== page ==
Of course, for the roughly 10 million exchange enrollees who are receiving tax credits, this didn't really impact them much at all:

On average, ACA marketplace consumers receiving tax credits are literally paying exactly the same this year as last year -- $106 per month. pic.twitter.com/WzqA6DsWRN

You may have noticed that I haven't been posting as many blog entries the past week or two. This has been partly due to our 5-day power outage, of course, as well as various other personal odds & ends. The main reason, however, is that I've been driving around the metro Detroit area giving a PowerPoint presentation about the ACA and Trumpcare to various groups. Last night was my 4th or 5th presentation, and while it was kind of sloppy and scattershot the first few times, I'm streamlining and modifying for each new event.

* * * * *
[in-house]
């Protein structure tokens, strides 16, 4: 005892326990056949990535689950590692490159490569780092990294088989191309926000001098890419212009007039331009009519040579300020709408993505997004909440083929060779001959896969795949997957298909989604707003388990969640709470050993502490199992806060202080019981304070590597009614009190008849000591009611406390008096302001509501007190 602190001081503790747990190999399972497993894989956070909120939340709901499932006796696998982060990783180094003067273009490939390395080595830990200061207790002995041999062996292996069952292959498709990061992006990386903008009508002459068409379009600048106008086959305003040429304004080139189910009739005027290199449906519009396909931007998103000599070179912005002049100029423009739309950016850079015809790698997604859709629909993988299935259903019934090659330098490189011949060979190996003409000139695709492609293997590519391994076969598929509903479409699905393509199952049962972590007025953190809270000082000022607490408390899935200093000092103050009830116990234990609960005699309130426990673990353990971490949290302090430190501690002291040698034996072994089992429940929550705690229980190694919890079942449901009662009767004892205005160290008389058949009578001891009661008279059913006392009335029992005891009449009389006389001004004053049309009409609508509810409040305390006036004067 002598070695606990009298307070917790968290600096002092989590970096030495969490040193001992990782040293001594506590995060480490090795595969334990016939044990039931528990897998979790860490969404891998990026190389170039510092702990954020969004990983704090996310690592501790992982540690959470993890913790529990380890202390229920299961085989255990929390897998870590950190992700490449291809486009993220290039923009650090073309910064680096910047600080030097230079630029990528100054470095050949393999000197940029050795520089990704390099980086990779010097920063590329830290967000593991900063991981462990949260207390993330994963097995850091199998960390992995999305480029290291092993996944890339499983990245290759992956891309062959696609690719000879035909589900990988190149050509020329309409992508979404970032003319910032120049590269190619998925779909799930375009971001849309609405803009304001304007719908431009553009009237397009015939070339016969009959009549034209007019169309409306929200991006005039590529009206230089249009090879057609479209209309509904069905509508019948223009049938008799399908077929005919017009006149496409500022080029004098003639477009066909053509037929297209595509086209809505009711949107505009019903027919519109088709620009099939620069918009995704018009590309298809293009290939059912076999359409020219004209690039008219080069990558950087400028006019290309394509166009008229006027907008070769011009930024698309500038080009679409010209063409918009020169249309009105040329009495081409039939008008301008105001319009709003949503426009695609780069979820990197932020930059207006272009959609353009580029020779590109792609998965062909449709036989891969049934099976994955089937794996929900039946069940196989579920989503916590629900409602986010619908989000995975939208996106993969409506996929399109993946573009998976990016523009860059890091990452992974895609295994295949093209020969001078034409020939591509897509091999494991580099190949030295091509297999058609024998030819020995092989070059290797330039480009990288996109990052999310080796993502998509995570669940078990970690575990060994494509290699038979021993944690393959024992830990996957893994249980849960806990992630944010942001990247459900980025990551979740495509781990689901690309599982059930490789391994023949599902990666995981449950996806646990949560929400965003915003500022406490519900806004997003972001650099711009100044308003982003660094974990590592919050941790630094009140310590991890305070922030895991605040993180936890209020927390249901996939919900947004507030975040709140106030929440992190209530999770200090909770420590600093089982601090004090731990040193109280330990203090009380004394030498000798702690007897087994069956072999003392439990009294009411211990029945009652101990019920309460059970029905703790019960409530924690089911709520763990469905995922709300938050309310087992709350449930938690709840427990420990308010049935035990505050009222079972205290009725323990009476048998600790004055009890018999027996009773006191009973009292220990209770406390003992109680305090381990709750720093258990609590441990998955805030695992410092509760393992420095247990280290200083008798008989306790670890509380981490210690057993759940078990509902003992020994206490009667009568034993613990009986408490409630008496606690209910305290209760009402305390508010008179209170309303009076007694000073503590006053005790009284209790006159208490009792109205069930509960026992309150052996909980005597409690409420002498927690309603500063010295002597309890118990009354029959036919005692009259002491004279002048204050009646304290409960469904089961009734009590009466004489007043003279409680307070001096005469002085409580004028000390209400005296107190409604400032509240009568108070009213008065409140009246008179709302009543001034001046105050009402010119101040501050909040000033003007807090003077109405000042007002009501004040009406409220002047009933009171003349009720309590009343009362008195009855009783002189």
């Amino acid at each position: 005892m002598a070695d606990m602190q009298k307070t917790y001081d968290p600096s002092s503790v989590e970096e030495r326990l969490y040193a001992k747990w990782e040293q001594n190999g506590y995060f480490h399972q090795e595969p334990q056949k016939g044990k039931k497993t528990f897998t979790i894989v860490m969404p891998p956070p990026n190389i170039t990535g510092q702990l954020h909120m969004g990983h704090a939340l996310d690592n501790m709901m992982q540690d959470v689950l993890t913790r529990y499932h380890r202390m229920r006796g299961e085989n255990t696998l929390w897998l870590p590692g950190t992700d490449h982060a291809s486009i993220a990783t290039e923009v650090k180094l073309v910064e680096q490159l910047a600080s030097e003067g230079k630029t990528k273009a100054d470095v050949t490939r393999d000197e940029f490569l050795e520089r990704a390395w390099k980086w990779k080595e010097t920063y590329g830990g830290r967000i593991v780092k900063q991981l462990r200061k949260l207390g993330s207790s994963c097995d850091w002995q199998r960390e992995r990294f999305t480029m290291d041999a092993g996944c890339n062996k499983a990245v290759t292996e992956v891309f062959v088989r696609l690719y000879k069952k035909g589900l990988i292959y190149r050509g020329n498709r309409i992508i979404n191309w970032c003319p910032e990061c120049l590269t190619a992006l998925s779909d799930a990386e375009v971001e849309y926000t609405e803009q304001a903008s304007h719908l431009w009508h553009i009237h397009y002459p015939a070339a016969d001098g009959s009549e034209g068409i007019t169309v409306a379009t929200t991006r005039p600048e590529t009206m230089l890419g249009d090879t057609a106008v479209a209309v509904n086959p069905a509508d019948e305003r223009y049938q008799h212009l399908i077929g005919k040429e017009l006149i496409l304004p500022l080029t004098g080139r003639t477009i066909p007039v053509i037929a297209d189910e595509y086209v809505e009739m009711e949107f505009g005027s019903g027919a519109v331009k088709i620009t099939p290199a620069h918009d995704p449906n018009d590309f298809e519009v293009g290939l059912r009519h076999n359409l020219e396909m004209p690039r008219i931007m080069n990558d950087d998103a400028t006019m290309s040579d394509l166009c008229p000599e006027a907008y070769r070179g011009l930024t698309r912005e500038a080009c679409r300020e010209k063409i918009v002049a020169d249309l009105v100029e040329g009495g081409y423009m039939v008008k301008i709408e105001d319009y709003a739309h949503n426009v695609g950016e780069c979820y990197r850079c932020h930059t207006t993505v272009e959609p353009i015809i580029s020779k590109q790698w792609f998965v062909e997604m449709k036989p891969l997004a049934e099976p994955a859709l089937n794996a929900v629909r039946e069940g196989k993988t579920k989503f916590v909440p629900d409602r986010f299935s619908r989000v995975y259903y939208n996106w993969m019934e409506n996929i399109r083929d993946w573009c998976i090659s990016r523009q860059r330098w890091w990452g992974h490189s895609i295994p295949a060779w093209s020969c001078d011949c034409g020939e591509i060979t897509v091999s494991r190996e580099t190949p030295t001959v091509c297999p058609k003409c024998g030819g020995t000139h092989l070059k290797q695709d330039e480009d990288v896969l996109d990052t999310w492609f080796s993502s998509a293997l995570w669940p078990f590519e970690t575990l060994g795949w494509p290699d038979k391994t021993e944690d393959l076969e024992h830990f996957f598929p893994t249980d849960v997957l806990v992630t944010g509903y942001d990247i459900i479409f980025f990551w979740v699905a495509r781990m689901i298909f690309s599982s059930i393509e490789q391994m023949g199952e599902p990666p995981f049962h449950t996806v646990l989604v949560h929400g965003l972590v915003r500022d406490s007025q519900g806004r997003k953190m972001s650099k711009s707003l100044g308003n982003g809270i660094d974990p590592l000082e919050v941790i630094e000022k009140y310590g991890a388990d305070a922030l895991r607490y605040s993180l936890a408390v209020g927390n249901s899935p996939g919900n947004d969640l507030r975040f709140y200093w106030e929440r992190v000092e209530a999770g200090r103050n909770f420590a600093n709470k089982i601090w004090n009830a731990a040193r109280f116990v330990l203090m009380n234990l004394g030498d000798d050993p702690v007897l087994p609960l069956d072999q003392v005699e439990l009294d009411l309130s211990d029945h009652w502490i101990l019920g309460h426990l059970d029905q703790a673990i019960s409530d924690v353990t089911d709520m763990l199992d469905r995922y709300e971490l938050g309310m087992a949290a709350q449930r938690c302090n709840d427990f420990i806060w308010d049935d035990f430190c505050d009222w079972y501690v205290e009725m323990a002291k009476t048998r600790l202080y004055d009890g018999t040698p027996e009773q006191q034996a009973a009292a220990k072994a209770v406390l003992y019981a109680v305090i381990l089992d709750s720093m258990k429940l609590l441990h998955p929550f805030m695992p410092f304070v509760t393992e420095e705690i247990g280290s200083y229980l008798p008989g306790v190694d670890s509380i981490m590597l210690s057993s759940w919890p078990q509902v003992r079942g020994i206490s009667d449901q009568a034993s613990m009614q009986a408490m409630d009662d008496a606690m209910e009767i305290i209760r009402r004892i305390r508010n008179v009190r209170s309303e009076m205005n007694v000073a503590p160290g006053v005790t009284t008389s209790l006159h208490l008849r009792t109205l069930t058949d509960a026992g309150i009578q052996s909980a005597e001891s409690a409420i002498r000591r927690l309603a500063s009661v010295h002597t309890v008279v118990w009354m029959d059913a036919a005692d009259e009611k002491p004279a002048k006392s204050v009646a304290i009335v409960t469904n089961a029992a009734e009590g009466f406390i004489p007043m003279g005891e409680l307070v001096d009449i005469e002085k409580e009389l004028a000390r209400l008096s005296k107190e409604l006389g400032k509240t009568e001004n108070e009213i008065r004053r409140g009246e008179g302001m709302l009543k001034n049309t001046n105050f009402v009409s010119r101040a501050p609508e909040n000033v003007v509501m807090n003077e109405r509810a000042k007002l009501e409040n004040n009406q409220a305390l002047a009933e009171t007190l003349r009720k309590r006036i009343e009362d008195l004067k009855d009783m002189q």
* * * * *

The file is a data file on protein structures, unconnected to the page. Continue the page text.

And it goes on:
Even so, I'm cramming a lot of information into an hour or so, and several people at each event have asked if I could upload the slideshow to the website for easy download.

Therefore, I present: The Affordable Care Act and Repeal/Replace: Where Things Stand (pdf).

Me, February 3:

Of course, it's impossible to prove that the Trump executive-order/ad-kill combo was the cause of the numbers petering out at the end of the enrollment period...but I have some pretty strong evidence that it did.

How? Well, remember, the 12 state-based exchanges, which cover around 1/4 of all Qualified Health Plan (QHP) selections nationally, were not hurt by the ads being killed. The executive order might have had some impact, but the actual HC.gov ads being yanked shouldn't have hurt them much since these exchanges have their own, separate branding, marketing budgets and outreach programs.